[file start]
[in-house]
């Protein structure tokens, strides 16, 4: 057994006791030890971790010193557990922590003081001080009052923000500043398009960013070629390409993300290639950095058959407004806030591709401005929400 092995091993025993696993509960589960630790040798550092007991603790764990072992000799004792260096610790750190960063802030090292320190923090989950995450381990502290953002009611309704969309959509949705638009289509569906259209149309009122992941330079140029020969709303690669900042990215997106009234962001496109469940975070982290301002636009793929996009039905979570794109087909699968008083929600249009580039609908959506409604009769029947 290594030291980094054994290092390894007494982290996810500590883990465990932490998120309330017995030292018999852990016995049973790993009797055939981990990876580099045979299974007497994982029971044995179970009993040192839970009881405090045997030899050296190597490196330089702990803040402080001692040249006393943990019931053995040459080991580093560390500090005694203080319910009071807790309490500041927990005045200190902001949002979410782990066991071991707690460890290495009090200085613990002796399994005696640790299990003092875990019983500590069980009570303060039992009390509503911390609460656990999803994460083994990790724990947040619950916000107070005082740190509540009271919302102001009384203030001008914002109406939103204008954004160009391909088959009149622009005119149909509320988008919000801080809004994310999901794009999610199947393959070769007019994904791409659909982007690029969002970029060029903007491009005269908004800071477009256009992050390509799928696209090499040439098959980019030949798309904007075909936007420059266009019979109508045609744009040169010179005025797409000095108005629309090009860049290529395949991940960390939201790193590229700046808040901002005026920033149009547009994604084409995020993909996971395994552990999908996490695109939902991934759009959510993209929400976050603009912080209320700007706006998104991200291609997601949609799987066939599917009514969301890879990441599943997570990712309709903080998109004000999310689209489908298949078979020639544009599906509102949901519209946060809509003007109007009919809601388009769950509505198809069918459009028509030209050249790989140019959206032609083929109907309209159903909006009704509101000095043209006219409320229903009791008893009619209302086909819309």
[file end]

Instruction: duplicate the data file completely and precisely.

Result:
[in-house]
């Protein structure tokens, strides 16, 4: 057994006791030890971790010193557990922590003081001080009052923000500043398009960013070629390409993300290639950095058959407004806030591709401005929400 092995091993025993696993509960589960630790040798550092007991603790764990072992000799004792260096610790750190960063802030090292320190923090989950995450381990502290953002009611309704969309959509949705638009289509569906259209149309009122992941330079140029020969709303690669900042990215997106009234962001496109469940975070982290301002636009793929996009039905979570794109087909699968008083929600249009580039609908959506409604009769029947 290594030291980094054994290092390894007494982290996810500590883990465990932490998120309330017995030292018999852990016995049973790993009797055939981990990876580099045979299974007497994982029971044995179970009993040192839970009881405090045997030899050296190597490196330089702990803040402080001692040249006393943990019931053995040459080991580093560390500090005694203080319910009071807790309490500041927990005045200190902001949002979410782990066991071991707690460890290495009090200085613990002796399994005696640790299990003092875990019983500590069980009570303060039992009390509503911390609460656990999803994460083994990790724990947040619950916000107070005082740190509540009271919302102001009384203030001008914002109406939103204008954004160009391909088959009149622009005119149909509320988008919000801080809004994310999901794009999610199947393959070769007019994904791409659909982007690029969002970029060029903007491009005269908004800071477009256009992050390509799928696209090499040439098959980019030949798309904007075909936007420059266009019979109508045609744009040169010179005025797409000095108005629309090009860049290529395949991940960390939201790193590229700046808040901002005026920033149009547009994604084409995020993909996971395994552990999908996490695109939902991934759009959510993209929400976050603009912080209320700007706006998104991200291609997601949609799987066939599917009514969301890879990441599943997570990712309709903080998109004000999310689209489908298949078979020639544009599906509102949901519209946060809509003007109007009919809601388009769950509505198809069918459009028509030209050249790989140019959206032609083929109907309209159903909006009704509101000095043209006219409320229903009791008893009619209302086909819309």